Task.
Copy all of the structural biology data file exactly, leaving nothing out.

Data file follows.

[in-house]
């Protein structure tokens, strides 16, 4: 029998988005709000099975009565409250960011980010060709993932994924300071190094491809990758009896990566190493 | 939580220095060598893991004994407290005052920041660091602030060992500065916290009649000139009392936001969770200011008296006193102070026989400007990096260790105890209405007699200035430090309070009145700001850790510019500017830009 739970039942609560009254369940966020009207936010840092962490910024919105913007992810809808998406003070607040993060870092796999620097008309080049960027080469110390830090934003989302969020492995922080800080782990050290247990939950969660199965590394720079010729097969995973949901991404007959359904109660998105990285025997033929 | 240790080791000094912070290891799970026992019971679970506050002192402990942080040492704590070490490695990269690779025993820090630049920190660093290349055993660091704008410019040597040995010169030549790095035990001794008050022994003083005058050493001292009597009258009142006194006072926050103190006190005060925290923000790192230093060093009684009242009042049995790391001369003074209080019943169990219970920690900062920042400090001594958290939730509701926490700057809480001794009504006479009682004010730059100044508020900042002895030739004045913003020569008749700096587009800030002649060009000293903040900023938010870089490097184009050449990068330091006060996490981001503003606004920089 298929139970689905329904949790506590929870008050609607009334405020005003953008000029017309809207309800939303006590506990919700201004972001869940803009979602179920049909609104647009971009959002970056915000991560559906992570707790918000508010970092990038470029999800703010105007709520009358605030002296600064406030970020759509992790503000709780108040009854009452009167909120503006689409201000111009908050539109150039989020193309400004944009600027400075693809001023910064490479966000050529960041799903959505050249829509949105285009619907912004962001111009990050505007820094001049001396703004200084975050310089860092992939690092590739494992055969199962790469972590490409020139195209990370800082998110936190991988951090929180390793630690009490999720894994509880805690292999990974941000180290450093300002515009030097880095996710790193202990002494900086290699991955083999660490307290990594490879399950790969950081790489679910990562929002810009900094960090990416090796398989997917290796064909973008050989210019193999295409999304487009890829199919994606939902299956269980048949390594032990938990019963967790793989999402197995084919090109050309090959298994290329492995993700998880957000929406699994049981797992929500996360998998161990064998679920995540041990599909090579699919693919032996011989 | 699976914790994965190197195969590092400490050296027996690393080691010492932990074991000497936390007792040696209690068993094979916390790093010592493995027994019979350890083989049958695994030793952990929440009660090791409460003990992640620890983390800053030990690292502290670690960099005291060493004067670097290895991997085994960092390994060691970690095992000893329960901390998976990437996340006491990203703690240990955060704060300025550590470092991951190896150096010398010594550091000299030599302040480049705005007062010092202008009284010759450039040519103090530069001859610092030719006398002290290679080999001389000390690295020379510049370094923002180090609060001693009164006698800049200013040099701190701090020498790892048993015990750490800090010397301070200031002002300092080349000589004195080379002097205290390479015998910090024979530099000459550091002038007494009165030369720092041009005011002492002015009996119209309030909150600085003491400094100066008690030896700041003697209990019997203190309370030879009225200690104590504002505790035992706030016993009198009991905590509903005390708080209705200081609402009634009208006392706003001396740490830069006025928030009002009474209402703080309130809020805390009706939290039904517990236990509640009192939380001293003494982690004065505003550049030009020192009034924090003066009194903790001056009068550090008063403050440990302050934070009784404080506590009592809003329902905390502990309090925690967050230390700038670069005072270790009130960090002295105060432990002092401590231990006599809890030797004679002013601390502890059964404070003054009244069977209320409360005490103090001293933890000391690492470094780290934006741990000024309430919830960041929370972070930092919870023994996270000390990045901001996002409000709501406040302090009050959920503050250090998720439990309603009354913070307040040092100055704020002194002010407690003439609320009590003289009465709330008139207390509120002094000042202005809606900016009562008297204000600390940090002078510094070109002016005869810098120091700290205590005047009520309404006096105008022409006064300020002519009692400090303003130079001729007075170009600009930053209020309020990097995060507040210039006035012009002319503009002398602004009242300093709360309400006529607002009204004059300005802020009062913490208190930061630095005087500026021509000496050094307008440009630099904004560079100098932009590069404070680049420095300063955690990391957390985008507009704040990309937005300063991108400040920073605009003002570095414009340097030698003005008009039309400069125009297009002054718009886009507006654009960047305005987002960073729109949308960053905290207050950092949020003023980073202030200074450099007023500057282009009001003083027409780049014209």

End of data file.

[in-house]
């Protein structure tokens, strides 16, 4: 029998988005709000099975009565409250960011980010060709993932994924300071190094491809990758009896990566190493 | 939580220095060598893991004994407290005052920041660091602030060992500065916290009649000139009392936001969770200011008296006193102070026989400007990096260790105890209405007699200035430090309070009145700001850790510019500017830009 739970039942609560009254369940966020009207936010840092962490910024919105913007992810809808998406003070607040993060870092796999620097008309080049960027080469110390830090934003989302969020492995922080800080782990050290247990939950969660199965590394720079010729097969995973949901991404007959359904109660998105990285025997033929 | 240790080791000094912070290891799970026992019971679970506050002192402990942080040492704590070490490695990269690779025993820090630049920190660093290349055993660091704008410019040597040995010169030549790095035990001794008050022994003083005058050493001292009597009258009142006194006072926050103190006190005060925290923000790192230093060093009684009242009042049995790391001369003074209080019943169990219970920690900062920042400090001594958290939730509701926490700057809480001794009504006479009682004010730059100044508020900042002895030739004045913003020569008749700096587009800030002649060009000293903040900023938010870089490097184009050449990068330091006060996490981001503003606004920089 298929139970689905329904949790506590929870008050609607009334405020005003953008000029017309809207309800939303006590506990919700201004972001869940803009979602179920049909609104647009971009959002970056915000991560559906992570707790918000508010970092990038470029999800703010105007709520009358605030002296600064406030970020759509992790503000709780108040009854009452009167909120503006689409201000111009908050539109150039989020193309400004944009600027400075693809001023910064490479966000050529960041799903959505050249829509949105285009619907912004962001111009990050505007820094001049001396703004200084975050310089860092992939690092590739494992055969199962790469972590490409020139195209990370800082998110936190991988951090929180390793630690009490999720894994509880805690292999990974941000180290450093300002515009030097880095996710790193202990002494900086290699991955083999660490307290990594490879399950790969950081790489679910990562929002810009900094960090990416090796398989997917290796064909973008050989210019193999295409999304487009890829199919994606939902299956269980048949390594032990938990019963967790793989999402197995084919090109050309090959298994290329492995993700998880957000929406699994049981797992929500996360998998161990064998679920995540041990599909090579699919693919032996011989 | 699976914790994965190197195969590092400490050296027996690393080691010492932990074991000497936390007792040696209690068993094979916390790093010592493995027994019979350890083989049958695994030793952990929440009660090791409460003990992640620890983390800053030990690292502290670690960099005291060493004067670097290895991997085994960092390994060691970690095992000893329960901390998976990437996340006491990203703690240990955060704060300025550590470092991951190896150096010398010594550091000299030599302040480049705005007062010092202008009284010759450039040519103090530069001859610092030719006398002290290679080999001389000390690295020379510049370094923002180090609060001693009164006698800049200013040099701190701090020498790892048993015990750490800090010397301070200031002002300092080349000589004195080379002097205290390479015998910090024979530099000459550091002038007494009165030369720092041009005011002492002015009996119209309030909150600085003491400094100066008690030896700041003697209990019997203190309370030879009225200690104590504002505790035992706030016993009198009991905590509903005390708080209705200081609402009634009208006392706003001396740490830069006025928030009002009474209402703080309130809020805390009706939290039904517990236990509640009192939380001293003494982690004065505003550049030009020192009034924090003066009194903790001056009068550090008063403050440990302050934070009784404080506590009592809003329902905390502990309090925690967050230390700038670069005072270790009130960090002295105060432990002092401590231990006599809890030797004679002013601390502890059964404070003054009244069977209320409360005490103090001293933890000391690492470094780290934006741990000024309430919830960041929370972070930092919870023994996270000390990045901001996002409000709501406040302090009050959920503050250090998720439990309603009354913070307040040092100055704020002194002010407690003439609320009590003289009465709330008139207390509120002094000042202005809606900016009562008297204000600390940090002078510094070109002016005869810098120091700290205590005047009520309404006096105008022409006064300020002519009692400090303003130079001729007075170009600009930053209020309020990097995060507040210039006035012009002319503009002398602004009242300093709360309400006529607002009204004059300005802020009062913490208190930061630095005087500026021509000496050094307008440009630099904004560079100098932009590069404070680049420095300063955690990391957390985008507009704040990309937005300063991108400040920073605009003002570095414009340097030698003005008009039309400069125009297009002054718009886009507006654009960047305005987002960073729109949308960053905290207050950092949020003023980073202030200074450099007023500057282009009001003083027409780049014209």